Trust between boards of directors and management key in uncertain times

IESE’s Corporate Governance Conference looks at COVID-19 impact and sustainability in corporate strategy

IESE's Jordi Canals and Franz Heukamp; Marco Becht of the ECGI; and Carlos Cavallé (on screen) at the opening of the Corporate Governance Conference. Photo: Javier Arias

October 6, 2021

A strong trust-based relationship between boards of directors and management is key to corporate strategy at any time, but it’s even more so in times of uncertainty like the present.

That was one of the main themes of a two-day Corporate Governance Conference organized this week by IESE’s Center for Corporate Governance and the European Corporate Governance Institute (ECGI). The conference, sponsored by the Social Trends Institute, brought academic experts in corporate governance, CEOs and other top executives together on IESE’s new Madrid campus. Speakers included Nobel Prize winner Bengt Holmström, Oxford University’s Colin Mayer, Jay Barney of the University of Utah and Ioannis Ioannou of London Business School.

Time and again, speakers stressed that a strong relationship between boards of directors and management teams is key to corporate performance and strategies. Boards have the duty to govern the firm and help develop it sustainably for the long term. That means making decisions on corporate strategy, even in contexts of increasing uncertainty.

Frequent interaction, basis for good governance

“Interaction is key to the relationship between the board and the management team, in order to be sure that we don’t miss something. In an uncertain context it is important that they interact frequently, not only once a year,” said Tobías Martínez, CEO of Cellnex.

Jay Barney, professor at the University of Utah, recommended that CEOs follow three strategies to improve their relationship with the board: “Stay close to stakeholders so that you’re aware of their problems; focus on one group at a time in order to centralize efforts and minimize response times; and don’t forget about shareholders.”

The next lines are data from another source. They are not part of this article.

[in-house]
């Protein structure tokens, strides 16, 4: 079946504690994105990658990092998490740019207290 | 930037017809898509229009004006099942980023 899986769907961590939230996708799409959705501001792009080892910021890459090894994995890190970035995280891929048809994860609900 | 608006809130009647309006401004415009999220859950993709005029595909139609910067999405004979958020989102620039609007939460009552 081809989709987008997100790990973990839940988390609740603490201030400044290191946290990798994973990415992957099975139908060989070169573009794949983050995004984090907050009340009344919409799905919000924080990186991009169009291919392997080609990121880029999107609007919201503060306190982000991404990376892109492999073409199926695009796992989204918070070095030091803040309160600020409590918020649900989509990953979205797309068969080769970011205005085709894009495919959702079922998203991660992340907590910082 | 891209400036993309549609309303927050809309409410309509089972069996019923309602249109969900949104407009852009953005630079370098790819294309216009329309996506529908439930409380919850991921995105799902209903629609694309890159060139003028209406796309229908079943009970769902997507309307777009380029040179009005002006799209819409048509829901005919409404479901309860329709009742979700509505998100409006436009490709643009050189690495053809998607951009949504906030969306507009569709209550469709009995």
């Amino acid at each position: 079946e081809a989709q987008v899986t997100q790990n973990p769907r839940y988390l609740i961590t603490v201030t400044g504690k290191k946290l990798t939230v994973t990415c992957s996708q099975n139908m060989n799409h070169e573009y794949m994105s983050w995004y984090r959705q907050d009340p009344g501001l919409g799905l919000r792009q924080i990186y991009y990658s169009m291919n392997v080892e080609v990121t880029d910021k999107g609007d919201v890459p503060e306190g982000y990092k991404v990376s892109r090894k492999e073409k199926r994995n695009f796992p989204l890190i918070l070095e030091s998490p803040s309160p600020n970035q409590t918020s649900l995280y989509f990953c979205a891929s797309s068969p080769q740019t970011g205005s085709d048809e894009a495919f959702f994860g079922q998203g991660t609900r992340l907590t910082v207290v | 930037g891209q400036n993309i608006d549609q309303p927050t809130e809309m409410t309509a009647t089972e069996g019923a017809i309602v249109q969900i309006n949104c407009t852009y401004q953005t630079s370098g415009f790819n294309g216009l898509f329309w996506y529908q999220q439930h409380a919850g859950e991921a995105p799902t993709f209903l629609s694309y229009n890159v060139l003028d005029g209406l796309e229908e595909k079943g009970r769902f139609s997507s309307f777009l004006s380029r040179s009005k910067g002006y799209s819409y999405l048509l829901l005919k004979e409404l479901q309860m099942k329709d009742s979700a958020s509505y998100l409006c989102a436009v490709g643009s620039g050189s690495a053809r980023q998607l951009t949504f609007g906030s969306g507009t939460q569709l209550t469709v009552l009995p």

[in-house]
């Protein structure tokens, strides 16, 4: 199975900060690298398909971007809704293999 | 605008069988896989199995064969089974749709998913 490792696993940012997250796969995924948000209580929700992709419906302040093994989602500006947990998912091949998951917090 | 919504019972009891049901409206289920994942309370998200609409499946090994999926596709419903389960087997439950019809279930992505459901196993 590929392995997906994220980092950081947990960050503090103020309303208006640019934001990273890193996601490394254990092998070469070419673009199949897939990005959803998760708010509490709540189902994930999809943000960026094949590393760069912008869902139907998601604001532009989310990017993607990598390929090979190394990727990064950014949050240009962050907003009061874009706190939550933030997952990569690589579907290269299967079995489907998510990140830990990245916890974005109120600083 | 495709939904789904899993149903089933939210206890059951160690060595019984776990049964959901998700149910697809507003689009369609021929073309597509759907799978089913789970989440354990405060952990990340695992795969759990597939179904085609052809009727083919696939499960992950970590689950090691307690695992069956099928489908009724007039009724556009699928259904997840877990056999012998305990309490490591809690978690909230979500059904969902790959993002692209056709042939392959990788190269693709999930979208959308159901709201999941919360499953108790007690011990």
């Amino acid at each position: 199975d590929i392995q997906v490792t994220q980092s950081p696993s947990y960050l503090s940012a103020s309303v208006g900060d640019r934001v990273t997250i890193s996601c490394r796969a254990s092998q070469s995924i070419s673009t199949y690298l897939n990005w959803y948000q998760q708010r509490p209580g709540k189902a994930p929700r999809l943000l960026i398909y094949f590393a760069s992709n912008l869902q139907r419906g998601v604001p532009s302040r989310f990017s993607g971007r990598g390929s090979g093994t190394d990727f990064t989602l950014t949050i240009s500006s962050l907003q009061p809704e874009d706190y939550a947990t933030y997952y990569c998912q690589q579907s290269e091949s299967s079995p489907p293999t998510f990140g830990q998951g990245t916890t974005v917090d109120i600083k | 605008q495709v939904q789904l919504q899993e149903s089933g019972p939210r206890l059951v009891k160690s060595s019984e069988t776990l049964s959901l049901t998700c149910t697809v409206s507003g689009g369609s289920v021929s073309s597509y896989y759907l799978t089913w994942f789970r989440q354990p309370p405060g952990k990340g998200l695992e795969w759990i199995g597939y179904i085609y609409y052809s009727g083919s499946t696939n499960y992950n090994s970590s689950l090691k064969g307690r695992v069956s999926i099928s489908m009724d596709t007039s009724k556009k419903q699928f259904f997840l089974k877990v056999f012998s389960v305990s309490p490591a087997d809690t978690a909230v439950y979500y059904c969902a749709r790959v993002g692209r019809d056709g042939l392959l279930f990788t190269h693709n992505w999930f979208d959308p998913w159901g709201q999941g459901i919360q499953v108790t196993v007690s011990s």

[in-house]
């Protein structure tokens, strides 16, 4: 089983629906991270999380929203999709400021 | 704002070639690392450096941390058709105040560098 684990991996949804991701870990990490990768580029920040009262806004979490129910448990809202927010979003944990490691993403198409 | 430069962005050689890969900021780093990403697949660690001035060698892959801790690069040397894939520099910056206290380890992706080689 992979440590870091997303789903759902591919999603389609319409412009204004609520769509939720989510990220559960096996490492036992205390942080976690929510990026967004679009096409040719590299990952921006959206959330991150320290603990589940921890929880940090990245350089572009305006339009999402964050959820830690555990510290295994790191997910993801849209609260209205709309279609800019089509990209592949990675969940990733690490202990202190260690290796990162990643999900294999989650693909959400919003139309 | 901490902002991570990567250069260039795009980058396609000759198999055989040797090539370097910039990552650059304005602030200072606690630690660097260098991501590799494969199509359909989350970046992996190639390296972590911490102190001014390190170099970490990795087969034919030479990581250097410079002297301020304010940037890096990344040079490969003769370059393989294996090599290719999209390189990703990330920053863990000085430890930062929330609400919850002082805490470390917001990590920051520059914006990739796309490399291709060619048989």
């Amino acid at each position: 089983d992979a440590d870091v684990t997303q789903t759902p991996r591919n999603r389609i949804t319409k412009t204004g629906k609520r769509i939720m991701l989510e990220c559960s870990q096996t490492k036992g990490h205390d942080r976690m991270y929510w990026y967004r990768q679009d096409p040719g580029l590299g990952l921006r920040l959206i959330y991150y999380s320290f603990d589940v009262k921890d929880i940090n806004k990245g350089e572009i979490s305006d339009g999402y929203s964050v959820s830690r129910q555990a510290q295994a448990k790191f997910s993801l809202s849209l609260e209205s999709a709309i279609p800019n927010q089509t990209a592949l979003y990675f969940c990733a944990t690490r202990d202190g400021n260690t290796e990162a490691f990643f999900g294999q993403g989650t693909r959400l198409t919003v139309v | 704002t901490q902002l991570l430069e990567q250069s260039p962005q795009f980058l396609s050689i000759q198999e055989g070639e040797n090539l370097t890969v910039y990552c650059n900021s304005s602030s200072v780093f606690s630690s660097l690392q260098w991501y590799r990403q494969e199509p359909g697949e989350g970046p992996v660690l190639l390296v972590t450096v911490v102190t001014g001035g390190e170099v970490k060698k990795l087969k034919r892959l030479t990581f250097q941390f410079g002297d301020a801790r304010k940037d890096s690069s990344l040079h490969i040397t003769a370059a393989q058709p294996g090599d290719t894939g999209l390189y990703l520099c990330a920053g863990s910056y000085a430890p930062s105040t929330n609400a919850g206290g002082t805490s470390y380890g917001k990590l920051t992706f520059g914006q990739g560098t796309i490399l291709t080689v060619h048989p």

Risto Siilasmaa, former Chairman of Nokia, agreed that the relationship between the board and the management team must be based on trust: “We need to rebrand Corporate Governance. Rethink it, and make it more attractive.”

Margarethe Wiersema, professor at the University of California, explained how activism affects boards: “Boards must be more proactive and ask the hard questions on strategy. Communication with institutional investors and keeping them abreast of what’s going on at the firm is also key.”

Digitalization must be part of agenda

Bengt Holmström, MIT professsor and Nobel laureate in Economics, spoke about digitalization in boards. “The tsunami is coming, boards need to pay attention, as this will change strategy dramatically,” he said. “Boards must become more involved in strategy, we need a massive shift in mindset,” he said noting that in the case of Apple, for example,  the board played an important role in helping Steve Jobs see the value of digitalization.

Sustainability enters boardroom

Sophie L´Helias, head of LeaderXXChange, commented that boards need to make sure that when we talk about purpose “it is really integrated into the strategy. Strategy is operational and it needs to integrate governance, environment and social factors, as well as financial factors.”

“The board of directors has to ensure that a sustainable strategy is set and to ensure that this strategy is set in the long term,” Denise Kingsmill, board member of Inditex, said.

For his part, Jean-Pascal Tricoire, president of Schneider Electric, stressed that it’s important to have your own sustainability agenda. “Sustainability changes the purpose of your company,” he said.

“Sustainability is really complex. No one can do everything but everyone needs to do something. Partnership is the way to do it,”, Juvencio Maeztu, Deputy CEO & CFO of Ingka Ikea, added.

Speed to manage uncertainty

For Francisco Reynés, Chairman of Naturgy, “The pandemic helped us to move quicker. We have realized that a very important crisis may happen. The company may survive with much more simple procedures. We are more efficient in our way of working, more trust in technological aspects.”

Reynés supports the return to face-to-face meetings. “I hate Zoom because it reduces a lot of human contact. We have lost the human touch which is very important. For easy decisions this is less important, but Zoom cannot substitute a very important face-to-face discussion, when different points of view are required.”

Renée Adams, professor of the University of Oxford, agreed: “In virtual meetings people show off more, but the impact on the results is less significant. They ask fewer questions.”